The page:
The world needs graduates who are information literate.

Our graduates work for all kinds of organisations, in the public and private sectors. Employers include:

Adidas; BBC; British Red Cross; Cambridge University; The Department of Health; Ernst and Young; GCHQ; Goldman Sachs; Hewlett-Packard CDS; House of Commons Library; Imperial College London; IBM; Kings College London; NHS; Pepsico; Pricewaterhouse Coopers; Stanford University

If you’re already an experienced professional, you can develop new skills and advance your career with one of our Professional Enhancement Programmes.

Your subject

Our courses are research-led, which means you’ll learn about the latest concepts from academics who work with organisations to drive developments in this field. Alongside the theory and technical skills, you’ll develop some valuable attributes including effective communication, application of research methods and creative problem solving.

How we teach

All our courses (except our distance learning courses) include lectures, seminars, tutorials, practical laboratory classes, group work, online discussion, case studies and lectures by visiting speakers. Our MA Librarianship course also includes visits to library and information service organisations. You’ll be assessed using a wide variety of methods including essays, reports, small projects, in-class tests, presentations, posters, group work and a research-based dissertation.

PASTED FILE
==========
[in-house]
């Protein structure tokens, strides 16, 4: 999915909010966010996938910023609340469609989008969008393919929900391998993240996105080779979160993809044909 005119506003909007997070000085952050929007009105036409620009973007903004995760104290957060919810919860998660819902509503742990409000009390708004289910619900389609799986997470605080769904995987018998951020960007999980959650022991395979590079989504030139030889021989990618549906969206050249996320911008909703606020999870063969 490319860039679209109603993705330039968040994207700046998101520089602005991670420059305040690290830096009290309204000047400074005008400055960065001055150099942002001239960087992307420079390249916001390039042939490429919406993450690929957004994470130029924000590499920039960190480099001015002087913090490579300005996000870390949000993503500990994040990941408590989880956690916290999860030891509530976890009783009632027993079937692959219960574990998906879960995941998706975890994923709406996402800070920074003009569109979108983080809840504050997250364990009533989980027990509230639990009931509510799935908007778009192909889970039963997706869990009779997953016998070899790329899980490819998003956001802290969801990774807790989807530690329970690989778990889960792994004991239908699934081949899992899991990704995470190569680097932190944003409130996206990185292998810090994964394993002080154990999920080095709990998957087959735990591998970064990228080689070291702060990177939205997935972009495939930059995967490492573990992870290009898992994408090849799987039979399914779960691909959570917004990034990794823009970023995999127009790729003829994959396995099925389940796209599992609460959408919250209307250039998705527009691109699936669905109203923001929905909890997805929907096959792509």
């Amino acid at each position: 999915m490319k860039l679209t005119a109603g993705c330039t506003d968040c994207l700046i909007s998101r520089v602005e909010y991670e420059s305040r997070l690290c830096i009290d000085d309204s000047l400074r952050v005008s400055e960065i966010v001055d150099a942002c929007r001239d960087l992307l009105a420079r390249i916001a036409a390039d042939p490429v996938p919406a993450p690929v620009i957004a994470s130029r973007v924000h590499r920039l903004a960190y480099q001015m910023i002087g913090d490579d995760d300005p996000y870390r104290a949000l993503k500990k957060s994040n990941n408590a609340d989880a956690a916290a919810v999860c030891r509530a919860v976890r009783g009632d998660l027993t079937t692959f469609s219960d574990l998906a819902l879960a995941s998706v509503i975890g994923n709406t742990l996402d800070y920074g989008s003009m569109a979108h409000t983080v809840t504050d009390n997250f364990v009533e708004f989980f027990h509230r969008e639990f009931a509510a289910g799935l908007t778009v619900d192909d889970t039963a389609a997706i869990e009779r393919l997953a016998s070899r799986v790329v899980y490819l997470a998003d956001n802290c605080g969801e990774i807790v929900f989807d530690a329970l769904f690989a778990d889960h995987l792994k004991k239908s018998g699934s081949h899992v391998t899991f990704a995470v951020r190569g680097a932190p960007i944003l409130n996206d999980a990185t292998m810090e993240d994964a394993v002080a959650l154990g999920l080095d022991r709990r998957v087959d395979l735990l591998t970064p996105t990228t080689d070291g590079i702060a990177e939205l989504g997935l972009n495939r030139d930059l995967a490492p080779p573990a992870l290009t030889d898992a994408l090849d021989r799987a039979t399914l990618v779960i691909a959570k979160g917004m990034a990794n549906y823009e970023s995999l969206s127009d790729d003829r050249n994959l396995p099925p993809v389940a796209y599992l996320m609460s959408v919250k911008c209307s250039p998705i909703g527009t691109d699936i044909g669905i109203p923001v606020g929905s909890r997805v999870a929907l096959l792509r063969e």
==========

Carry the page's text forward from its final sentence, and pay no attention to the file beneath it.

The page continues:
Learning Environment

Our dedicated departmental teaching suite contains two networked laboratories with 60 computers and a 30-seat lecture room. Our state of the art iLab includes a Usability Lab and Digital Media Lab designed to collect research data into human–computer interaction.

The iSpace is an open plan, social learning area for students. It has display facilities, open-access PCs and bookable partitioned group work areas. There is Wi-Fi coverage throughout the department, and you can connect your own laptop to our network. Mobile devices and tables are available for you to borrow for project work.

We’re right in the middle of the campus and close to the Information Commons and the new Diamond building so you’ll be able to access the University’s many resources.

Part time study

Part-time students normally take one or two taught module in each semester, depending upon whether the course is taken over three or two years. In the final year you’ll also take a dissertation module. For most modules, you’ll usually need to come in for three to four hours per week.

Core modules

Dissertation; Management for Library and Information Services; Information Retrieval: Search Engines and Digital Libraries; Information Literacy; Libraries, Information and Society; Research Methods and Dissertation Preparation.

Examples of optional modules